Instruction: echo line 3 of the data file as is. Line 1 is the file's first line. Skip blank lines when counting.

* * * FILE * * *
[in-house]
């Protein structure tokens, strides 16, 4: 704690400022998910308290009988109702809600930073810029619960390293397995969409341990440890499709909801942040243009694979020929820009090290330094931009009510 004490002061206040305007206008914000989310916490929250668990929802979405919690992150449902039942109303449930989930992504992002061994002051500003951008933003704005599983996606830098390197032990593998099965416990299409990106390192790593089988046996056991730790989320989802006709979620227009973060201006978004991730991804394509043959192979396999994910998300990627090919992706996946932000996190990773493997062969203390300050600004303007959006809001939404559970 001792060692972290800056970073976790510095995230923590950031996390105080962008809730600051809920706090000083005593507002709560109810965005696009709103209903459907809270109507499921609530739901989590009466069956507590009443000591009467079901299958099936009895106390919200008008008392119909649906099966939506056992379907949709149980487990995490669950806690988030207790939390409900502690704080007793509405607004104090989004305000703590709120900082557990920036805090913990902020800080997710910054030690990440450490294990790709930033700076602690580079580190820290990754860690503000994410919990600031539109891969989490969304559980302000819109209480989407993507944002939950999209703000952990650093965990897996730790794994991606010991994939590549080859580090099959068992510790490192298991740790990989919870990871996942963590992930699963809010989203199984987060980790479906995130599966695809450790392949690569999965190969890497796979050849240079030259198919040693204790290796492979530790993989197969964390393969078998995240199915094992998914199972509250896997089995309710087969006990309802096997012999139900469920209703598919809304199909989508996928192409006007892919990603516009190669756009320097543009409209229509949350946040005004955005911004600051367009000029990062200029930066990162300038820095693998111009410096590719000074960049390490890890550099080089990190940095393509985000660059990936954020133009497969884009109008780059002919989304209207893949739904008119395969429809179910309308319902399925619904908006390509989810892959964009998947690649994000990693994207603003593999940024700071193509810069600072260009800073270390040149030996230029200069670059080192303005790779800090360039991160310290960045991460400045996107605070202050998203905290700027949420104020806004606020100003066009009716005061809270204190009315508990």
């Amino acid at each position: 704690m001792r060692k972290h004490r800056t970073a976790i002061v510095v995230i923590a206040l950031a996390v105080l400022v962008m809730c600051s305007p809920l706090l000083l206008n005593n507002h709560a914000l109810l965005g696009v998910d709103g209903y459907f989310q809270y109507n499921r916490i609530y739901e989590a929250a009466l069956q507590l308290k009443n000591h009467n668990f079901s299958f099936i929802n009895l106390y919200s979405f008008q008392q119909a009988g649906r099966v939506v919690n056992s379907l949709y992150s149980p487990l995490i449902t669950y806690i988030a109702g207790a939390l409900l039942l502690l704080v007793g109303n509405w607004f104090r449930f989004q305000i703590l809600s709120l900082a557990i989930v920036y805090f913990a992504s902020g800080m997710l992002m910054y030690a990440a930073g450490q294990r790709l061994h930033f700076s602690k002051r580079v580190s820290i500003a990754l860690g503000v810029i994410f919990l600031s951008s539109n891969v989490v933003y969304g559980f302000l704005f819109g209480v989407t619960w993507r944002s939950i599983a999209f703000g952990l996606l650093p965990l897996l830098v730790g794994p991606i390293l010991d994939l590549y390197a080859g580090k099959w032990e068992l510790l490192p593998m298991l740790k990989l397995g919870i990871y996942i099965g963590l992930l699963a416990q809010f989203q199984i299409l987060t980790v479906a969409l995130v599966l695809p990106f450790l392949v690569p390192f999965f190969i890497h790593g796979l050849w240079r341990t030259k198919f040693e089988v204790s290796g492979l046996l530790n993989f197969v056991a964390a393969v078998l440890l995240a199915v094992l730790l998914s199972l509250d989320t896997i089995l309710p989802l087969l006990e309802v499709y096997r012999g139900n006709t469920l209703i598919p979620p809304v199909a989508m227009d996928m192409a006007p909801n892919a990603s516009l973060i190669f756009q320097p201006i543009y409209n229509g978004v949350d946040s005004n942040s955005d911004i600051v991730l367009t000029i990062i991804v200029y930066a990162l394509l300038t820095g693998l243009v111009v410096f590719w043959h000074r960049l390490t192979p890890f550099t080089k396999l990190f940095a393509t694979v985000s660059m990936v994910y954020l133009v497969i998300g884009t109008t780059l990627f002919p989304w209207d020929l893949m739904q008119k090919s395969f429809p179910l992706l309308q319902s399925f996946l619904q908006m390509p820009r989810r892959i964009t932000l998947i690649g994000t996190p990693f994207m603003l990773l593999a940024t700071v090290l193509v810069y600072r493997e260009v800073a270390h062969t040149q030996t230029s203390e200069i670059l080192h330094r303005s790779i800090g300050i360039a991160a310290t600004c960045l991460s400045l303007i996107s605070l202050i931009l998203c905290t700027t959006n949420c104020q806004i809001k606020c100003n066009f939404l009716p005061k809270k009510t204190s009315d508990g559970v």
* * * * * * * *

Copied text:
């Amino acid at each position: 704690m001792r060692k972290h004490r800056t970073a976790i002061v510095v995230i923590a206040l950031a996390v105080l400022v962008m809730c600051s305007p809920l706090l000083l206008n005593n507002h709560a914000l109810l965005g696009v998910d709103g209903y459907f989310q809270y109507n499921r916490i609530y739901e989590a929250a009466l069956q507590l308290k009443n000591h009467n668990f079901s299958f099936i929802n009895l106390y919200s979405f008008q008392q119909a009988g649906r099966v939506v919690n056992s379907l949709y992150s149980p487990l995490i449902t669950y806690i988030a109702g207790a939390l409900l039942l502690l704080v007793g109303n509405w607004f104090r449930f989004q305000i703590l809600s709120l900082a557990i989930v920036y805090f913990a992504s902020g800080m997710l992002m910054y030690a990440a930073g450490q294990r790709l061994h930033f700076s602690k002051r580079v580190s820290i500003a990754l860690g503000v810029i994410f919990l600031s951008s539109n891969v989490v933003y969304g559980f302000l704005f819109g209480v989407t619960w993507r944002s939950i599983a999209f703000g952990l996606l650093p965990l897996l830098v730790g794994p991606i390293l010991d994939l590549y390197a080859g580090k099959w032990e068992l510790l490192p593998m298991l740790k990989l397995g919870i990871y996942i099965g963590l992930l699963a416990q809010f989203q199984i299409l987060t980790v479906a969409l995130v599966l695809p990106f450790l392949v690569p390192f999965f190969i890497h790593g796979l050849w240079r341990t030259k198919f040693e089988v204790s290796g492979l046996l530790n993989f197969v056991a964390a393969v078998l440890l995240a199915v094992l730790l998914s199972l509250d989320t896997i089995l309710p989802l087969l006990e309802v499709y096997r012999g139900n006709t469920l209703i598919p979620p809304v199909a989508m227009d996928m192409a006007p909801n892919a990603s516009l973060i190669f756009q320097p201006i543009y409209n229509g978004v949350d946040s005004n942040s955005d911004i600051v991730l367009t000029i990062i991804v200029y930066a990162l394509l300038t820095g693998l243009v111009v410096f590719w043959h000074r960049l390490t192979p890890f550099t080089k396999l990190f940095a393509t694979v985000s660059m990936v994910y954020l133009v497969i998300g884009t109008t780059l990627f002919p989304w209207d020929l893949m739904q008119k090919s395969f429809p179910l992706l309308q319902s399925f996946l619904q908006m390509p820009r989810r892959i964009t932000l998947i690649g994000t996190p990693f994207m603003l990773l593999a940024t700071v090290l193509v810069y600072r493997e260009v800073a270390h062969t040149q030996t230029s203390e200069i670059l080192h330094r303005s790779i800090g300050i360039a991160a310290t600004c960045l991460s400045l303007i996107s605070l202050i931009l998203c905290t700027t959006n949420c104020q806004i809001k606020c100003n066009f939404l009716p005061k809270k009510t204190s009315d508990g559970v």